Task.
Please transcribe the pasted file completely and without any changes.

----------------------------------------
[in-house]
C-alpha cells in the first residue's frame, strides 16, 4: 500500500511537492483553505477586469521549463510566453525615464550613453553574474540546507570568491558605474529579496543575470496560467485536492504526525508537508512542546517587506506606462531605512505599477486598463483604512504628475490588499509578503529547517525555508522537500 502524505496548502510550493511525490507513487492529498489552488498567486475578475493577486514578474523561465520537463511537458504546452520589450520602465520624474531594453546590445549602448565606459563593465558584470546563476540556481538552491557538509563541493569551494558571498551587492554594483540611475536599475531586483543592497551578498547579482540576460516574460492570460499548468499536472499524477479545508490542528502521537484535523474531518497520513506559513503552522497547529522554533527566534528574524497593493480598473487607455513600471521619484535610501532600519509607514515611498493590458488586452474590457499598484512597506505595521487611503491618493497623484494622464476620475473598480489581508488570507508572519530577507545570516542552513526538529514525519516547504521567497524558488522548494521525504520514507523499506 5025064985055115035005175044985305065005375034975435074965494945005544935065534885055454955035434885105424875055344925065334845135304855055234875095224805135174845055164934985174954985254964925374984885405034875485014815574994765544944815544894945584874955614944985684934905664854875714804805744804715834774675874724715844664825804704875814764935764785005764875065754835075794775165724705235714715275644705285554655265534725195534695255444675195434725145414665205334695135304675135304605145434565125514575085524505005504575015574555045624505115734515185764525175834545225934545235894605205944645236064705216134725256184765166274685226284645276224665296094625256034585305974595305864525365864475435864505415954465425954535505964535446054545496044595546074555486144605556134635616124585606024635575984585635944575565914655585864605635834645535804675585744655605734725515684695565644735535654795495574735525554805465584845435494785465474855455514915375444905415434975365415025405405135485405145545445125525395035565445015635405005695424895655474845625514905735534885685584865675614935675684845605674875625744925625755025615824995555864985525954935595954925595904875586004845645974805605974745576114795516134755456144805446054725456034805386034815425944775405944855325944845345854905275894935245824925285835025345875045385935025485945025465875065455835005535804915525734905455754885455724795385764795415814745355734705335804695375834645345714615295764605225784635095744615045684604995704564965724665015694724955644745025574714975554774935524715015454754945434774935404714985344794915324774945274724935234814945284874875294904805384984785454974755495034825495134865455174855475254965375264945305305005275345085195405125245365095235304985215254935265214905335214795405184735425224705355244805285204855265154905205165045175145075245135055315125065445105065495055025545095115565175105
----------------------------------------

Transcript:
[in-house]
C-alpha cells in the first residue's frame, strides 16, 4: 500500500511537492483553505477586469521549463510566453525615464550613453553574474540546507570568491558605474529579496543575470496560467485536492504526525508537508512542546517587506506606462531605512505599477486598463483604512504628475490588499509578503529547517525555508522537500 502524505496548502510550493511525490507513487492529498489552488498567486475578475493577486514578474523561465520537463511537458504546452520589450520602465520624474531594453546590445549602448565606459563593465558584470546563476540556481538552491557538509563541493569551494558571498551587492554594483540611475536599475531586483543592497551578498547579482540576460516574460492570460499548468499536472499524477479545508490542528502521537484535523474531518497520513506559513503552522497547529522554533527566534528574524497593493480598473487607455513600471521619484535610501532600519509607514515611498493590458488586452474590457499598484512597506505595521487611503491618493497623484494622464476620475473598480489581508488570507508572519530577507545570516542552513526538529514525519516547504521567497524558488522548494521525504520514507523499506 5025064985055115035005175044985305065005375034975435074965494945005544935065534885055454955035434885105424875055344925065334845135304855055234875095224805135174845055164934985174954985254964925374984885405034875485014815574994765544944815544894945584874955614944985684934905664854875714804805744804715834774675874724715844664825804704875814764935764785005764875065754835075794775165724705235714715275644705285554655265534725195534695255444675195434725145414665205334695135304675135304605145434565125514575085524505005504575015574555045624505115734515185764525175834545225934545235894605205944645236064705216134725256184765166274685226284645276224665296094625256034585305974595305864525365864475435864505415954465425954535505964535446054545496044595546074555486144605556134635616124585606024635575984585635944575565914655585864605635834645535804675585744655605734725515684695565644735535654795495574735525554805465584845435494785465474855455514915375444905415434975365415025405405135485405145545445125525395035565445015635405005695424895655474845625514905735534885685584865675614935675684845605674875625744925625755025615824995555864985525954935595954925595904875586004845645974805605974745576114795516134755456144805446054725456034805386034815425944775405944855325944845345854905275894935245824925285835025345875045385935025485945025465875065455835005535804915525734905455754885455724795385764795415814745355734705335804695375834645345714615295764605225784635095744615045684604995704564965724665015694724955644745025574714975554774935524715015454754945434774935404714985344794915324774945274724935234814945284874875294904805384984785454974755495034825495134865455174855475254965375264945305305005275345085195405125245365095235304985215254935265214905335214795405184735425224705355244805285204855265154905205165045175145075245135055315125065445105065495055025545095115565175105